The corn and potatoes were becoming weedy again. This time I made use of a light plow, Merton leading old Bay as at first. Then, with our hoes, we gave the rows a final dressing out. By the time we had finished, some of our grass was fit to cut, the raspberries needed a careful picking over, and the cherries on one tree were ready for market. The children and robins had already feasted, but I was hungry for a check from New York.

I had long since decided not to attempt to carry on haying alone at this critical season, but had hired a man, too aged to hold his own among the harvesters on the neighboring farms. Mr. Jones had said of him: "He's a careful, trusty old fellow, who can do a good day's work yet if you don't hurry him. Most of your grass is in the meadow, some parts fit to cut before the others. Let the old man begin and mow what he can, every day. Then you won't have to cure and get in a great lot of hay all at once, and perhaps, too, when your raspberries most need pickin'."

So, during the last days of June, old Mr. Jacox, who came at moderate wages, put in his scythe on the uplands. I spread the grass and raked it up when dry, and, with the aid of Merton and a rude, extemporized rack on the market-wagon, got the hay gradually into the barn. This labor took only part of the day; the rest of the time was employed in the garden and in picking fruit.

On the last day of June we gathered a crate of early raspberries and eight baskets of cherries. In the cool of the afternoon, these were placed in the wagon, and with my wife and the three younger children, I drove to the Maizeville Landing with our first shipment to Mr. Bogart.

"We are 'p'oducers,' at last, as Bobsey said," I cried, joyously. "And I trust that this small beginning will end in such big loads as will leave us no room for wife and children, but will eventually give them a carriage to ride in."

Merton remained on guard to watch our precious ripening fruit.

After our departure he began a vigilant patrol of the place, feeling much like a sentinel left on guard. About sun-down, he told me, as he was passing through the raspberry field, he thought he caught a glimpse of an old straw hat dodging down behind the bushes. He bounded toward the spot, a moment later confronting three children with tin pails. The two younger proved to be Winnie's objectionable acquaintances that I had told to keep off the place. The eldest was a boy, not far from Merton's age, and had justly won the name of being the worst boy in the region. All were the children of the dangerous neighbor against whom Mr. Jones had warned me.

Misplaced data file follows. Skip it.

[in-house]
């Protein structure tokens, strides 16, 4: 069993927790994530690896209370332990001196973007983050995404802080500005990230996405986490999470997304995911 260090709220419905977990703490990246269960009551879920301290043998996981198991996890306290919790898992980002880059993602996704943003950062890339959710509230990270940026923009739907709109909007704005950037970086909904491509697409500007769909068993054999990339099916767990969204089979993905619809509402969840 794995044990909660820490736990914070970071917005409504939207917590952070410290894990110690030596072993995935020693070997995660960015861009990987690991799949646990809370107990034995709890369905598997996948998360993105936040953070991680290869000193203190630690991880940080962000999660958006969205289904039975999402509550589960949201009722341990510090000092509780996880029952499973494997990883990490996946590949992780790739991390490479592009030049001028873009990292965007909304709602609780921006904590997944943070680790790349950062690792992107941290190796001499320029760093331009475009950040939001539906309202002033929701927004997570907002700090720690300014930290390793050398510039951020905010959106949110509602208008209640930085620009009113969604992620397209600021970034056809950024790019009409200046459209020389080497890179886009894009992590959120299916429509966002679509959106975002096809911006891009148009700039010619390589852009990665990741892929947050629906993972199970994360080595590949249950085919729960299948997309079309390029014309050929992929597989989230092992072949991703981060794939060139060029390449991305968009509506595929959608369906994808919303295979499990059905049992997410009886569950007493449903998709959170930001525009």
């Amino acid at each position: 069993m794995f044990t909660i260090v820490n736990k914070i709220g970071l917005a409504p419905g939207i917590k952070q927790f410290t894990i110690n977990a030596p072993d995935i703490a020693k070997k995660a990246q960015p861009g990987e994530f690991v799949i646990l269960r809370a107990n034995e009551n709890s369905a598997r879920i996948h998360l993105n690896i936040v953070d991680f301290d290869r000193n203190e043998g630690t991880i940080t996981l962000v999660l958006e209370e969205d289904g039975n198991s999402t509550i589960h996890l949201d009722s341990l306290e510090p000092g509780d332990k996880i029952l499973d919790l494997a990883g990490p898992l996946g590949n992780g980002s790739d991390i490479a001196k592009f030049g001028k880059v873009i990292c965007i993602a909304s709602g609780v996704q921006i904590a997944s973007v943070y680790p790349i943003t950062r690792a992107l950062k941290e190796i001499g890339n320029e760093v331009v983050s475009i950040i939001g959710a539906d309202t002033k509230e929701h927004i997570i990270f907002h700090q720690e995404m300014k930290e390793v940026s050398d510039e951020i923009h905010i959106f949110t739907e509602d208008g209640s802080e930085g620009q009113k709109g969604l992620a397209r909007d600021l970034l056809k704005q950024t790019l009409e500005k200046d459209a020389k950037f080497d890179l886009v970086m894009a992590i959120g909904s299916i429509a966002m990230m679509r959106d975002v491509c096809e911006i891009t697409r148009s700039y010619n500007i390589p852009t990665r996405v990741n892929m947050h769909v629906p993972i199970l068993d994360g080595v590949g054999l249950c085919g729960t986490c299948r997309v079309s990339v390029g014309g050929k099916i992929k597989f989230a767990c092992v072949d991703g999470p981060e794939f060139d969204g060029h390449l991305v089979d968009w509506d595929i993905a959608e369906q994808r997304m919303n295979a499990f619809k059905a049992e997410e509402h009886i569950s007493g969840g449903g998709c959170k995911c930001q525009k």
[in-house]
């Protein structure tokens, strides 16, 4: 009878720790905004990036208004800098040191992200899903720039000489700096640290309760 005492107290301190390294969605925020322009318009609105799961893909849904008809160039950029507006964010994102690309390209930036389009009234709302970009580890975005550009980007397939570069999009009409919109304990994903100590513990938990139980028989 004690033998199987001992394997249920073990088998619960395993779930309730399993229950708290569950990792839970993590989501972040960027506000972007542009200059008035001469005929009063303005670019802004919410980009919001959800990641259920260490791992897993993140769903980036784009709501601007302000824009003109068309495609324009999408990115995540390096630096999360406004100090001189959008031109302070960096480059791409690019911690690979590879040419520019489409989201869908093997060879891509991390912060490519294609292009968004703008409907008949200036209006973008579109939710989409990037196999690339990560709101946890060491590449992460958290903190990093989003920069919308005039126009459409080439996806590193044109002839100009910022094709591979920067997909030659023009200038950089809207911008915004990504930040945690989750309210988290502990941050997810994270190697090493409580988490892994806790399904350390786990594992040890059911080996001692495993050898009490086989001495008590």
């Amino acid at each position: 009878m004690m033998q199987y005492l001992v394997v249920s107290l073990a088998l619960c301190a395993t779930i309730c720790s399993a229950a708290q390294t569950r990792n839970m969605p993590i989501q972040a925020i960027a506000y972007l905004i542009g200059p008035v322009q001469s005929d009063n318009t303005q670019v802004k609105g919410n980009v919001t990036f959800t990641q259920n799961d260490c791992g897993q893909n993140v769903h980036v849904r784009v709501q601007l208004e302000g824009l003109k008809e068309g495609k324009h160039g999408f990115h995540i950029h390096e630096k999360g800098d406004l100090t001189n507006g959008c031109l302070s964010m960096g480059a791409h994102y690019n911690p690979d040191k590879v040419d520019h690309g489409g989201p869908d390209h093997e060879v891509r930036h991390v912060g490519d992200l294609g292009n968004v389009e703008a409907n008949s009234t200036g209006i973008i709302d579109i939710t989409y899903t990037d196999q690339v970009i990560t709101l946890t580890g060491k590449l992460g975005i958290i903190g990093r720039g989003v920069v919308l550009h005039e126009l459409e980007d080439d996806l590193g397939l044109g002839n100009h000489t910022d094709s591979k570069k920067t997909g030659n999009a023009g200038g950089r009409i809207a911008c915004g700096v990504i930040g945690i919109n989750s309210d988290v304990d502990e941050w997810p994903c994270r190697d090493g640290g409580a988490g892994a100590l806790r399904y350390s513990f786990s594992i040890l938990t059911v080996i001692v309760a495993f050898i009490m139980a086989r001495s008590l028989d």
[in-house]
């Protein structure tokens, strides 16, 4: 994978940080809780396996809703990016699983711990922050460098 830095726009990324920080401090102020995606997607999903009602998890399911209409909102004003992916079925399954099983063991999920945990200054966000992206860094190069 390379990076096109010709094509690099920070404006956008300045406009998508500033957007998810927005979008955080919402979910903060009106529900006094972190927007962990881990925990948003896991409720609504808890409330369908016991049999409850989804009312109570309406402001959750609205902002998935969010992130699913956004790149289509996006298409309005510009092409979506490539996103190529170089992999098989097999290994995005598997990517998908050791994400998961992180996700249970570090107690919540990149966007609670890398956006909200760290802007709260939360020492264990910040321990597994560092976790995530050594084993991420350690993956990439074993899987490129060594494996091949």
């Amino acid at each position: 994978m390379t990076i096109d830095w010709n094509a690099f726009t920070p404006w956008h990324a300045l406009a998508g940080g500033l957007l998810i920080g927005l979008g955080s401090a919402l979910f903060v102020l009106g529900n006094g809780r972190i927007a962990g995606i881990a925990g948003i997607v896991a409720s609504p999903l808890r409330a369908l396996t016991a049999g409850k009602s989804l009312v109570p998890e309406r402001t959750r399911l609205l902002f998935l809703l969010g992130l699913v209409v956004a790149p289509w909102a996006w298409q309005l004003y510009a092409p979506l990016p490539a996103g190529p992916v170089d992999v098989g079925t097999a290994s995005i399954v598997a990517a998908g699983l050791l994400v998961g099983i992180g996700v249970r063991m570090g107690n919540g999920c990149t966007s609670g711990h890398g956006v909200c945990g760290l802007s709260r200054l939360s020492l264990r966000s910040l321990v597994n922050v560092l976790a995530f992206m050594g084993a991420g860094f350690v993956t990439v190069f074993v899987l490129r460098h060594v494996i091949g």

The boy at first regarded Merton with a sullen, defiant look, while his brother and sister coolly continued to steal the fruit.

"Clear out," cried Merton. "We'll have you put in jail if you come here again."

"You shut up and clear out yerself," said the boy, threateningly, "or I'll break yer head. Yer pap's away, and we ain't afraid of you. What's more, we're goin' ter have some cherries before--"

Now Merton had a quick temper, and at this moment sprang at the fellow who was adding insult to injury, so quickly that he got in a blow that blackened one of the thief's eyes.

Then they clinched, and, although his antagonist was the heavier, Merton thinks he could have whipped him had not the two younger marauders attacked him, tooth and nail, like cats. Finding himself getting the worst of it, he instinctively sent out a cry for his stanch friend Junior.

Fortunately, this ally was coming along the road toward our house, and he gave an answering halloo.

The vagrants, apparently, had a wholesome fear of John Jones, junior, for, on hearing his voice, they beat a hurried retreat; but knowing that no one was at the house, and in the spirit of revengeful mischief, they took their flight in that direction. Seeing Mousie's flower-bed, they ran and jumped upon that, breaking down half the plants, then dashed off through the coops, releasing the hens, and scattering the broods of chickens. Merton and Junior, who for a few moments had lost sight of the invaders in the thick raspberry bushes, were now in hot pursuit, and would have caught them again, had they not seen a man coming up the lane, accompanied by a big dog. Junior laid a hand on headlong Merton, whose blood was now at boiling heat, and said, "Stop."